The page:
Ms Consolato highlighted statistics suggesting that of the 150,000 arrivals between 2015-2017, 14,000 went to Lampedusa. This year, of 157,000 arrivals in Italy, 104,000 went to Lampedusa.

She said the crisis was the result of Italy’s crackdown on rescue ships, which used to intercept boats at sea and redistribute migrants in a balanced away across different ports in Italy.

It was also exacerbated by Tunisia – which is much closer to Lampedusa than the former main departure point, Libya – becoming the most common place of departure for migrants wanting to reach the EU.

Prime Minister Giorgia Meloni, who is leading Italy’s most right-wing government since fascism, says she wants to accelerate a EU migration deal with Tunis, which earmarked more than €700m in bloc funds to help Tunisia stabilise its economy, manage migration and boost renewable energy.

Rights groups have criticised the agreement, signed in July, saying Tunisian authorities have committed serious abuses against black African migrants and refugees.

Ms Consolato said the agreement has been completely ineffective as arrivals from Tunisia have only increased since the deal was struck.

“We are de facto paying an authoritarian regime, which not only doesn’t do what it’s paid for as it should be controlling departures, but it also doesn’t respect the human rights of the migrants on their soil,” she said.

The refugee rights activist went on to say Tunisia has “no interest” in stopping departures as it’s “a lucrative activity for Tunisians themselves. Sub-saharan migrants in Tunisia have become an ATM”.

“Illegal migration has become a business for Tunisians, Tunisians are living on this so at a time when the country is living such an economic crisis, I don’t think even the government has any interest in stopping this situation,” she added.

Ms Consolato questioned Italy and the EU’s “deterrence” approach over the years and commented on Ms Meloni’s “laughable” plans to increase the time a migrant can be held in an immigration detention centre from three to 18 months.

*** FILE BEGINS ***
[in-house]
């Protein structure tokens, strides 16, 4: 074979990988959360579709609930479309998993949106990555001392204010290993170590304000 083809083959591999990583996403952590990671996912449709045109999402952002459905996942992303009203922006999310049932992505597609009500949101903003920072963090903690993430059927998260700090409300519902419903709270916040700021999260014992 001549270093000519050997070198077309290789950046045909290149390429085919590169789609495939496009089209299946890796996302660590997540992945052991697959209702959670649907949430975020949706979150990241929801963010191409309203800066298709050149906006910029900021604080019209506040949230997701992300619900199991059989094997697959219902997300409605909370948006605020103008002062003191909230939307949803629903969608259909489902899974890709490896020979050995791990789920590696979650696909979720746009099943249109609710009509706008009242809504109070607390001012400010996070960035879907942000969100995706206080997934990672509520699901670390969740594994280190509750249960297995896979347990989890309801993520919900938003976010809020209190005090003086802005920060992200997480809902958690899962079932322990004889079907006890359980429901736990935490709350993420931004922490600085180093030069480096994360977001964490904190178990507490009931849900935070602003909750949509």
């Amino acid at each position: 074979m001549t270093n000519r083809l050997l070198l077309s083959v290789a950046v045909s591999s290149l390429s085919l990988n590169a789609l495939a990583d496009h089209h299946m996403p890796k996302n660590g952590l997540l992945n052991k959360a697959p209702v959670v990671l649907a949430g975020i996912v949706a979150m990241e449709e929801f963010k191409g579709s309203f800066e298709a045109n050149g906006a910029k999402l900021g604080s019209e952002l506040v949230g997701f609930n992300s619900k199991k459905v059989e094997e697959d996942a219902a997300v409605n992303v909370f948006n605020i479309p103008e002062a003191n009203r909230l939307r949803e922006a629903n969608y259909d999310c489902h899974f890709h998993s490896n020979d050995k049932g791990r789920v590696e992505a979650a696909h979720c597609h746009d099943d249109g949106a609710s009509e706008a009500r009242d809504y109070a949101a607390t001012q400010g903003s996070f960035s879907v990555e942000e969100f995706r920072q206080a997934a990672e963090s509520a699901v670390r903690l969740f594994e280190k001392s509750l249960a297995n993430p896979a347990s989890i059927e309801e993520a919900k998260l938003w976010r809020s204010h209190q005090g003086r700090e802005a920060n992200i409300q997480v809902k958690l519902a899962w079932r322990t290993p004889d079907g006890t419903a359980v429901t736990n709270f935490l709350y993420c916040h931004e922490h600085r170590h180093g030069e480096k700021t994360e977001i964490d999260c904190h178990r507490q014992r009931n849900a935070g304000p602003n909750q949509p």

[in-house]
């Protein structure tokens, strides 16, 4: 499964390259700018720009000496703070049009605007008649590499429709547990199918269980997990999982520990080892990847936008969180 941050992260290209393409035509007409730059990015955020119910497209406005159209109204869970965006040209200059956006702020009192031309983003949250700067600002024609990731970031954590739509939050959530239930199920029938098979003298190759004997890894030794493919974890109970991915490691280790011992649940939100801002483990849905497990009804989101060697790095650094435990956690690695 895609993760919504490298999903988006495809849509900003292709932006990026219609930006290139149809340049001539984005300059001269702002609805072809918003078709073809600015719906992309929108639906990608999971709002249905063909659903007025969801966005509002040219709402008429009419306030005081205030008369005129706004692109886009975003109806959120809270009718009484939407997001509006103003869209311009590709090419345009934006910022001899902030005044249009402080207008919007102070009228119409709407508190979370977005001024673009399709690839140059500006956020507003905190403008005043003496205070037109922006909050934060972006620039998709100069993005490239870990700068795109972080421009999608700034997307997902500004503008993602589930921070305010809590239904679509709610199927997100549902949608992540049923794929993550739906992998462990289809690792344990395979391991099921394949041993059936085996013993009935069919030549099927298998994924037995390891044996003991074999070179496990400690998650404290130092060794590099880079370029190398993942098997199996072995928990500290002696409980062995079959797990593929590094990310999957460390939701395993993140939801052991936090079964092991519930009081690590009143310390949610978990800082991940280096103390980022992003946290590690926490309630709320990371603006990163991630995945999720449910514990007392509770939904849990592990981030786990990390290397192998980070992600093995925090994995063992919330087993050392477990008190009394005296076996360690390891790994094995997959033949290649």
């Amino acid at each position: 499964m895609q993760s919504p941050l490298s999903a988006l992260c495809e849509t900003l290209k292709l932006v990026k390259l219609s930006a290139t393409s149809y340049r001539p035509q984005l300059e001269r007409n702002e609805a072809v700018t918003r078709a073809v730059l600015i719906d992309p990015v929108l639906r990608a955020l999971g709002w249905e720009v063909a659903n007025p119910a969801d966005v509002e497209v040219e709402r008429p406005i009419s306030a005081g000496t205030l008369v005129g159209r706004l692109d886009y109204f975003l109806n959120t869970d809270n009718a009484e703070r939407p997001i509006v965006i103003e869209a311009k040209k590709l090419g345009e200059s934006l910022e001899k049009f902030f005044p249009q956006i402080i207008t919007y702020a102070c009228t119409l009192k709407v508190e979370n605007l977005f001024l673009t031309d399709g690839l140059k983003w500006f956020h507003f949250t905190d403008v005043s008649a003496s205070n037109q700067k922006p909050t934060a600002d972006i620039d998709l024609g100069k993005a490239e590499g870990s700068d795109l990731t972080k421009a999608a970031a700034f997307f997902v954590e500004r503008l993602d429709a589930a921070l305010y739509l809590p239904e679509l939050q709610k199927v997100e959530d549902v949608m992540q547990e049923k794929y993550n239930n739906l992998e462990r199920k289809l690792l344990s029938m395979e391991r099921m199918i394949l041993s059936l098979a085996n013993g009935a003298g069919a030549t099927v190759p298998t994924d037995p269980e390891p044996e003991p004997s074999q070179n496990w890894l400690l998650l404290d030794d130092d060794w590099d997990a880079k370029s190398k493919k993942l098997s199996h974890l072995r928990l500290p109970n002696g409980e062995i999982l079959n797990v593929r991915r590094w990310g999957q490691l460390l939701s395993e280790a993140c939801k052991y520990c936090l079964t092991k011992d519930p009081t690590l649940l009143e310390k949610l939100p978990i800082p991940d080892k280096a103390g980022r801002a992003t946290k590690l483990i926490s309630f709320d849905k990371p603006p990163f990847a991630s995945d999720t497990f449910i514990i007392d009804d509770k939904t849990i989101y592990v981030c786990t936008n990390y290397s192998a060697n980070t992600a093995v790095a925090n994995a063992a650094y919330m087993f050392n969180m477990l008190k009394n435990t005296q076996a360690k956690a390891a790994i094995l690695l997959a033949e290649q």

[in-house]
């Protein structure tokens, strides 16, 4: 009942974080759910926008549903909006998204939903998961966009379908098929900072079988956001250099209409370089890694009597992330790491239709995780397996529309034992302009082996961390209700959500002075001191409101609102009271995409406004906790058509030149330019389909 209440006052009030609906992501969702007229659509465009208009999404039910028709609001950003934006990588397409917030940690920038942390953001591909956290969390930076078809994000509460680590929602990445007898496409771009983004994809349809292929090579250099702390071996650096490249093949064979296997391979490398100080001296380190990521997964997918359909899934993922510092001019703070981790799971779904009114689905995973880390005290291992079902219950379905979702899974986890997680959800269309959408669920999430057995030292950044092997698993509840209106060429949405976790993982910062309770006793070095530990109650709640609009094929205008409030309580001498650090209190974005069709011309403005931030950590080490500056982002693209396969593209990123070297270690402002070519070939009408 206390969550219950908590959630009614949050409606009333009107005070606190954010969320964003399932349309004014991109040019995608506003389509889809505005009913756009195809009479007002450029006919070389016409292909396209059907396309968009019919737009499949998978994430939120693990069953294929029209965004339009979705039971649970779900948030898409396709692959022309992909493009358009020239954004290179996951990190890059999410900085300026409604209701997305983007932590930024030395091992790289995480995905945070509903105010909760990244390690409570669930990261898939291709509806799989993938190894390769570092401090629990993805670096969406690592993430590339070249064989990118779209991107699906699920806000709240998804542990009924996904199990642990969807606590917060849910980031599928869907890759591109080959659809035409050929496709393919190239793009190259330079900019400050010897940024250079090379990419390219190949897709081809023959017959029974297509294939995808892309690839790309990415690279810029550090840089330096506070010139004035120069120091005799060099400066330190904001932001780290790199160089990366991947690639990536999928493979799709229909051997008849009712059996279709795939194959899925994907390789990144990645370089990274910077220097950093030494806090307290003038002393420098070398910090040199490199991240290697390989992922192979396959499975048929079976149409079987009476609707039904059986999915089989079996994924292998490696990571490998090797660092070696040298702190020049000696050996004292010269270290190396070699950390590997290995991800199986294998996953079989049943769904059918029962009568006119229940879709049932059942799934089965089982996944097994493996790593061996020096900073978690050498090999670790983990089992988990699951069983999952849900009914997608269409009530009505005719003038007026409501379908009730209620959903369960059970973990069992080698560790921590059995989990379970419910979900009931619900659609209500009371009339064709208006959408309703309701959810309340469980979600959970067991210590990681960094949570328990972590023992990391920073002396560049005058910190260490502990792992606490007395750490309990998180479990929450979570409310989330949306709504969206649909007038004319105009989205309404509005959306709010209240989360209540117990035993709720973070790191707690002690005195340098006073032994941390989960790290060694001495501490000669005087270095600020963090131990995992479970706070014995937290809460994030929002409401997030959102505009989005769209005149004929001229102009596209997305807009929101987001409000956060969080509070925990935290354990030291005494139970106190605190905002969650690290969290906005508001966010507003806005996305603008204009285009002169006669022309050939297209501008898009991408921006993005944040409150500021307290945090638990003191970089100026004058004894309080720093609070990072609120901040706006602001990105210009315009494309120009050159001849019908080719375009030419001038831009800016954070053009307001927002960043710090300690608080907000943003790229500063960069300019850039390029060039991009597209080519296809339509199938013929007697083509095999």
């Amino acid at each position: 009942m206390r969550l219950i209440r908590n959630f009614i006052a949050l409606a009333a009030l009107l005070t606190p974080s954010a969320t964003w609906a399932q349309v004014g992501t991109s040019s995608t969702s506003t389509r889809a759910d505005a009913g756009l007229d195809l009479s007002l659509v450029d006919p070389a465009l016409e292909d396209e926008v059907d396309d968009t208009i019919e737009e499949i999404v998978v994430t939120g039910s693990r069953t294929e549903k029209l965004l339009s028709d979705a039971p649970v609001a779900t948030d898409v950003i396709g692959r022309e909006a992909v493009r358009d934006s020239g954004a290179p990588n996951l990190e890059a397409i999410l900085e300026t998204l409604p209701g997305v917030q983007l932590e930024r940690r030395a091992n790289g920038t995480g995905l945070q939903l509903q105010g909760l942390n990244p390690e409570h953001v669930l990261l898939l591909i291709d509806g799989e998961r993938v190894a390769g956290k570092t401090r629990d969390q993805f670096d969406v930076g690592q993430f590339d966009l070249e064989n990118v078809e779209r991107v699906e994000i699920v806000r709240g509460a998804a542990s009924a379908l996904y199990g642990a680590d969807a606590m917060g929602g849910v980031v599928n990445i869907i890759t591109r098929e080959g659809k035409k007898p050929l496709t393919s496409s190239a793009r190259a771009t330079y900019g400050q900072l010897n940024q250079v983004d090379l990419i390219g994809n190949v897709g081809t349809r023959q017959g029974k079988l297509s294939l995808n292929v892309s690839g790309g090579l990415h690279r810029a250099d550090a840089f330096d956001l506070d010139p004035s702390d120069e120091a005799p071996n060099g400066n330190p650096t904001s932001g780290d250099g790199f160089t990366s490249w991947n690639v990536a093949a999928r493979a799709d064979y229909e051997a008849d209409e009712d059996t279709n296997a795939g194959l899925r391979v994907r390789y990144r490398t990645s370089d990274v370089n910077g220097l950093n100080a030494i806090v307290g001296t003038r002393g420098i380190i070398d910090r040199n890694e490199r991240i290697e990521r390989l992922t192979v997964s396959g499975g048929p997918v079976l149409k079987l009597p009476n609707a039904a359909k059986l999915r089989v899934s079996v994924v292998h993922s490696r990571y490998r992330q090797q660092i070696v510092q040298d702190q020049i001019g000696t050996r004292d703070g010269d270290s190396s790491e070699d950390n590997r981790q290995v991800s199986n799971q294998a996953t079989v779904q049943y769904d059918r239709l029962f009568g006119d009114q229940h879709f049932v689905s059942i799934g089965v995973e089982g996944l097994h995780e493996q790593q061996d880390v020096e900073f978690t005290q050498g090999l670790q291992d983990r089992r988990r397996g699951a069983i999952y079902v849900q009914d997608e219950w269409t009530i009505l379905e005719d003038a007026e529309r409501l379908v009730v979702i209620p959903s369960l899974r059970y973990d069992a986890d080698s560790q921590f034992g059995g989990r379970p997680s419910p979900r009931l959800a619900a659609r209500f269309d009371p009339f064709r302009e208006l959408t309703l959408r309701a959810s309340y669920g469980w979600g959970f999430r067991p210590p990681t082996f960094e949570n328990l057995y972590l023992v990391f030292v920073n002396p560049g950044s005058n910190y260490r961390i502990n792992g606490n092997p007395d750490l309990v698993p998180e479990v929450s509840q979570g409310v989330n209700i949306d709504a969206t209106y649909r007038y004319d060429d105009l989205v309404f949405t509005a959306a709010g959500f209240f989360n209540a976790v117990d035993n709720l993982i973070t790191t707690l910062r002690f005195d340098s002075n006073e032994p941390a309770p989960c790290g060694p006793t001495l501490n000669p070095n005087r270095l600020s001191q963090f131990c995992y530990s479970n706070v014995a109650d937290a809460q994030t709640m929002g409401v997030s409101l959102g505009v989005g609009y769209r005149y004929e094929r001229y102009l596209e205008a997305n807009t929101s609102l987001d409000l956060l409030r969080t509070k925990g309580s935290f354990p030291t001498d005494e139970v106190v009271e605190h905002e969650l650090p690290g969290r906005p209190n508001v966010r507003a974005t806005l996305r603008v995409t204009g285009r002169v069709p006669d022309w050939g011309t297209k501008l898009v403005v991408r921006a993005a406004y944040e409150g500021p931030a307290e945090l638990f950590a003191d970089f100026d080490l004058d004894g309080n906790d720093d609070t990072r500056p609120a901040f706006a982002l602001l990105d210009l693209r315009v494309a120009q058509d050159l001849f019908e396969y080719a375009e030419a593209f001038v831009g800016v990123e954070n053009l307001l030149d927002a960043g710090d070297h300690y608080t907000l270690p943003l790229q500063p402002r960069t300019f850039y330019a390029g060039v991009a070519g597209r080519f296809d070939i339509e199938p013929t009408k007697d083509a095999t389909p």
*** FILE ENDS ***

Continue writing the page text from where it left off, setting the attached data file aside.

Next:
“None of all this is a deterrent. In your opinion, someone who has been in Libya, who journeyed across the desert, has any fear of spending 18 months in a detention centre in Italy?

“None of these policies have ever proved to have any effect on those leaving for Italy as it’s not the thought of what you might find in Italy which stops you from departing.

“There are many more important reasons that push you to depart [for Italy] compared to the fear of what may then happen to you once in Italy.”

Ursula von der Leyen, president of the European Commission, visited the island of Lampedusa earlier this month with Ms Meloni and acknowledged that the issue was “a European challenge and needs a European answer”.

Following a trip to a migrant reception centre on Lampedusa, Ms Von der Leyen set out a 10-point EU action plan to help Italy deal with the situation, including stepping up border surveillance and returning people not eligible for asylum to their countries of origin.

Ms Consolato said the plan was just a rehashing of long-tried policies which she claimed have had no effect on the number of arrivals in the past few years as she called on politicians to “come up with something new”.

She said: “Everyone keeps saying the same things… You read the 10 points and it’s the same things they have been saying for years. These are empty formulas which they keep repeating despite facts saying this approach of theirs is a total failure”.